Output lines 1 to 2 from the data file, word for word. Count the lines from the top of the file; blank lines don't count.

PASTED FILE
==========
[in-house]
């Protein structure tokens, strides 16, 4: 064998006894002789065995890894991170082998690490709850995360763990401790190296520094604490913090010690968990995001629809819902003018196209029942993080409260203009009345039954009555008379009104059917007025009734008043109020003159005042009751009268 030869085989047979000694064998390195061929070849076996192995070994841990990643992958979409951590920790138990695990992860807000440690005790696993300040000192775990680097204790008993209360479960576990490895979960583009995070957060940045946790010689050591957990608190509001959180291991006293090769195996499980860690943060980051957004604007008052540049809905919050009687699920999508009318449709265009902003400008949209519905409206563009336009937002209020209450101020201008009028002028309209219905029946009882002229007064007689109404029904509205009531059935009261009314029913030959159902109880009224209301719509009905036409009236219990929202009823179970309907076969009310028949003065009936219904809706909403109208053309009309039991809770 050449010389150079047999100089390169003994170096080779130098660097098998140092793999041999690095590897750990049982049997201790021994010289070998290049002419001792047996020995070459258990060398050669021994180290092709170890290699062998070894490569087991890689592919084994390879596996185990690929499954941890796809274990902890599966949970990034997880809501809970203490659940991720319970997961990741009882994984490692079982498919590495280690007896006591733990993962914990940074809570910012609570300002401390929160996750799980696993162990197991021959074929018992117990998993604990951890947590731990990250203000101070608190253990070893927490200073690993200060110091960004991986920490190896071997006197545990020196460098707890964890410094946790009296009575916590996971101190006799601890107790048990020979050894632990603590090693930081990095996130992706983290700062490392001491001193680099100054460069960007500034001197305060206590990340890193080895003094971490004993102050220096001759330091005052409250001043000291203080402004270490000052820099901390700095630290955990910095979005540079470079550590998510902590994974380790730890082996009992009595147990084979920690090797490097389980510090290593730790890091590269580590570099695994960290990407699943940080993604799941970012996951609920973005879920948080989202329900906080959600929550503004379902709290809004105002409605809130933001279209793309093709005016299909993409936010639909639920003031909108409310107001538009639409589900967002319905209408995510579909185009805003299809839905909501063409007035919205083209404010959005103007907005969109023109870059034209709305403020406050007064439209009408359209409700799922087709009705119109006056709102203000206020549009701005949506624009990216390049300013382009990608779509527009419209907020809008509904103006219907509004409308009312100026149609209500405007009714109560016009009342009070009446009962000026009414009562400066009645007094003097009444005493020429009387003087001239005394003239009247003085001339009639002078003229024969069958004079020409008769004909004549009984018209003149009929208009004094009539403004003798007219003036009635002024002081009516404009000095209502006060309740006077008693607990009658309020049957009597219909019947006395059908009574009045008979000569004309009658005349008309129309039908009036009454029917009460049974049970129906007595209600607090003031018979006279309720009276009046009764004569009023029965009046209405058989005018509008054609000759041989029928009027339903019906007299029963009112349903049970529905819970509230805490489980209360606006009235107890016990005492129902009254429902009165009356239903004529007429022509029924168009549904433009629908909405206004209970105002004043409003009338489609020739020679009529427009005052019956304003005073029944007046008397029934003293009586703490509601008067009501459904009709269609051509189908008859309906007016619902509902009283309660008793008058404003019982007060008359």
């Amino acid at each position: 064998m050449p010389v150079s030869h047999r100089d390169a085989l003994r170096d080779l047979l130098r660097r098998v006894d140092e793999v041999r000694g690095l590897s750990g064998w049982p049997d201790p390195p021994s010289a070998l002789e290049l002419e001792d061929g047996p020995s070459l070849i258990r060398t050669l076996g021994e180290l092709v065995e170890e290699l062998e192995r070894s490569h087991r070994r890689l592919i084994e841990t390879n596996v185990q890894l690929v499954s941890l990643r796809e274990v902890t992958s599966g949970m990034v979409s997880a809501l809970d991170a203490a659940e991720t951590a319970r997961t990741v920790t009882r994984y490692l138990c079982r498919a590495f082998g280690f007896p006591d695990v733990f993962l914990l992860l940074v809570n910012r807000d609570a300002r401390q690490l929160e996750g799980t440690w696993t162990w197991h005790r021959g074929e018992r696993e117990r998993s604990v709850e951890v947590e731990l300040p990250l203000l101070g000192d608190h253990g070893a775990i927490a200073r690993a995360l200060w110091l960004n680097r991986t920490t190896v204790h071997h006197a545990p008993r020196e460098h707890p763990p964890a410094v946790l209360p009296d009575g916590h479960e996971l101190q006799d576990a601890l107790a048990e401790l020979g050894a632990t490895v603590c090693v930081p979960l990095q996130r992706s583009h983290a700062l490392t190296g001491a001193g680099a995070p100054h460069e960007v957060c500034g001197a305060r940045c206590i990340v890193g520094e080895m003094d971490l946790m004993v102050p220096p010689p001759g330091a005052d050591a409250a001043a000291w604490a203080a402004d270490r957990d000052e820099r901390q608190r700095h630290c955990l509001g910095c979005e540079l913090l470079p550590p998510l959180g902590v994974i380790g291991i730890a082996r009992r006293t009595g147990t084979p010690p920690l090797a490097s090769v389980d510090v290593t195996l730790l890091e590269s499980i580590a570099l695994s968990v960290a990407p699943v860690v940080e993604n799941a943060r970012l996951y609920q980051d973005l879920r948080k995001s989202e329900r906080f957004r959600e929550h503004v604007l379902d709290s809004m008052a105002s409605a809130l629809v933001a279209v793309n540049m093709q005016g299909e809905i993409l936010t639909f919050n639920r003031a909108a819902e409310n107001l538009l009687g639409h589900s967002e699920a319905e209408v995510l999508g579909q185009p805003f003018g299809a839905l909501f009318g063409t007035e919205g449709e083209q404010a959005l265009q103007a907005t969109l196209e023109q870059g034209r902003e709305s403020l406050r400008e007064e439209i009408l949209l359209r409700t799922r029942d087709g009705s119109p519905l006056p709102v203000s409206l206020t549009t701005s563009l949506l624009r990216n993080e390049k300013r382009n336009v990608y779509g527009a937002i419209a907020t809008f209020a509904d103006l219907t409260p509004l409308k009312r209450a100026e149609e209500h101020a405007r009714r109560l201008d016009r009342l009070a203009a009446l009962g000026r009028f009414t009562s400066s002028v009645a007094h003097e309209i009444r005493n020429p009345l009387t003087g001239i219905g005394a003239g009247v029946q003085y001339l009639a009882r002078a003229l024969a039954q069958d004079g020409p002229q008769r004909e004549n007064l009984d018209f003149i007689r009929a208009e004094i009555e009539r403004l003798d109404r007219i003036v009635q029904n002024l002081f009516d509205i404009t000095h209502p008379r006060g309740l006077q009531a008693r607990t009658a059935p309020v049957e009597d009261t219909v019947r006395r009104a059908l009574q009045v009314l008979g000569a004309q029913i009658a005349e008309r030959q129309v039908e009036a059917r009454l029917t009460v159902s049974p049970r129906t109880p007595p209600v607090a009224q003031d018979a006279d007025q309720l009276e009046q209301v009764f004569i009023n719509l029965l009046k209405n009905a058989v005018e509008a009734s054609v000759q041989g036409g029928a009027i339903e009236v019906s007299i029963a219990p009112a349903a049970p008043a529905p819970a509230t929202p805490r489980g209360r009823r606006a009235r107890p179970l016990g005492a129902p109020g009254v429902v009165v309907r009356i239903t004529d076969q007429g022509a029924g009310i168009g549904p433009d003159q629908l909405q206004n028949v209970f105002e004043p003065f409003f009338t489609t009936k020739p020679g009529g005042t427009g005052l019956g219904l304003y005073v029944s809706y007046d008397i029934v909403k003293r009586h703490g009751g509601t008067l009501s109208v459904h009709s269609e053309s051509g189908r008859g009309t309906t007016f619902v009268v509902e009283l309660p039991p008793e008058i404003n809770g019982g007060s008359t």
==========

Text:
[in-house]
């Protein structure tokens, strides 16, 4: 064998006894002789065995890894991170082998690490709850995360763990401790190296520094604490913090010690968990995001629809819902003018196209029942993080409260203009009345039954009555008379009104059917007025009734008043109020003159005042009751009268 030869085989047979000694064998390195061929070849076996192995070994841990990643992958979409951590920790138990695990992860807000440690005790696993300040000192775990680097204790008993209360479960576990490895979960583009995070957060940045946790010689050591957990608190509001959180291991006293090769195996499980860690943060980051957004604007008052540049809905919050009687699920999508009318449709265009902003400008949209519905409206563009336009937002209020209450101020201008009028002028309209219905029946009882002229007064007689109404029904509205009531059935009261009314029913030959159902109880009224209301719509009905036409009236219990929202009823179970309907076969009310028949003065009936219904809706909403109208053309009309039991809770 050449010389150079047999100089390169003994170096080779130098660097098998140092793999041999690095590897750990049982049997201790021994010289070998290049002419001792047996020995070459258990060398050669021994180290092709170890290699062998070894490569087991890689592919084994390879596996185990690929499954941890796809274990902890599966949970990034997880809501809970203490659940991720319970997961990741009882994984490692079982498919590495280690007896006591733990993962914990940074809570910012609570300002401390929160996750799980696993162990197991021959074929018992117990998993604990951890947590731990990250203000101070608190253990070893927490200073690993200060110091960004991986920490190896071997006197545990020196460098707890964890410094946790009296009575916590996971101190006799601890107790048990020979050894632990603590090693930081990095996130992706983290700062490392001491001193680099100054460069960007500034001197305060206590990340890193080895003094971490004993102050220096001759330091005052409250001043000291203080402004270490000052820099901390700095630290955990910095979005540079470079550590998510902590994974380790730890082996009992009595147990084979920690090797490097389980510090290593730790890091590269580590570099695994960290990407699943940080993604799941970012996951609920973005879920948080989202329900906080959600929550503004379902709290809004105002409605809130933001279209793309093709005016299909993409936010639909639920003031909108409310107001538009639409589900967002319905209408995510579909185009805003299809839905909501063409007035919205083209404010959005103007907005969109023109870059034209709305403020406050007064439209009408359209409700799922087709009705119109006056709102203000206020549009701005949506624009990216390049300013382009990608779509527009419209907020809008509904103006219907509004409308009312100026149609209500405007009714109560016009009342009070009446009962000026009414009562400066009645007094003097009444005493020429009387003087001239005394003239009247003085001339009639002078003229024969069958004079020409008769004909004549009984018209003149009929208009004094009539403004003798007219003036009635002024002081009516404009000095209502006060309740006077008693607990009658309020049957009597219909019947006395059908009574009045008979000569004309009658005349008309129309039908009036009454029917009460049974049970129906007595209600607090003031018979006279309720009276009046009764004569009023029965009046209405058989005018509008054609000759041989029928009027339903019906007299029963009112349903049970529905819970509230805490489980209360606006009235107890016990005492129902009254429902009165009356239903004529007429022509029924168009549904433009629908909405206004209970105002004043409003009338489609020739020679009529427009005052019956304003005073029944007046008397029934003293009586703490509601008067009501459904009709269609051509189908008859309906007016619902509902009283309660008793008058404003019982007060008359």